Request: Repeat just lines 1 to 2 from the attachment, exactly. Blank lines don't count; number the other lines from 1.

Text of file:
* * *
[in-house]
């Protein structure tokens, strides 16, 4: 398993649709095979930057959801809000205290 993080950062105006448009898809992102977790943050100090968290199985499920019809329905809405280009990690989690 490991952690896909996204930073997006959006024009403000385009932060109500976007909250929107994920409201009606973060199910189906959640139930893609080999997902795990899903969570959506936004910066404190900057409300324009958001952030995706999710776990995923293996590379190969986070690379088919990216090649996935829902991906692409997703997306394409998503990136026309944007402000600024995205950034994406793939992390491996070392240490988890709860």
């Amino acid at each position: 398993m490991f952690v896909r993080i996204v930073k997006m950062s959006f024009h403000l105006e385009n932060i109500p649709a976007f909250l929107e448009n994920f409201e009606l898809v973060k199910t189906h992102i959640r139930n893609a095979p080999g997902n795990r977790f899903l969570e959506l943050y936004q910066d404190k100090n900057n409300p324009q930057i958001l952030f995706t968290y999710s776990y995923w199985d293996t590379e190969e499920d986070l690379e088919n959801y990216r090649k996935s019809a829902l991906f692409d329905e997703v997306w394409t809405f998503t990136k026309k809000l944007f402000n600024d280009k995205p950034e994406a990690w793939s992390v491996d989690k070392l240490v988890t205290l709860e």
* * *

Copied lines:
[in-house]
């Protein structure tokens, strides 16, 4: 398993649709095979930057959801809000205290 993080950062105006448009898809992102977790943050100090968290199985499920019809329905809405280009990690989690 490991952690896909996204930073997006959006024009403000385009932060109500976007909250929107994920409201009606973060199910189906959640139930893609080999997902795990899903969570959506936004910066404190900057409300324009958001952030995706999710776990995923293996590379190969986070690379088919990216090649996935829902991906692409997703997306394409998503990136026309944007402000600024995205950034994406793939992390491996070392240490988890709860």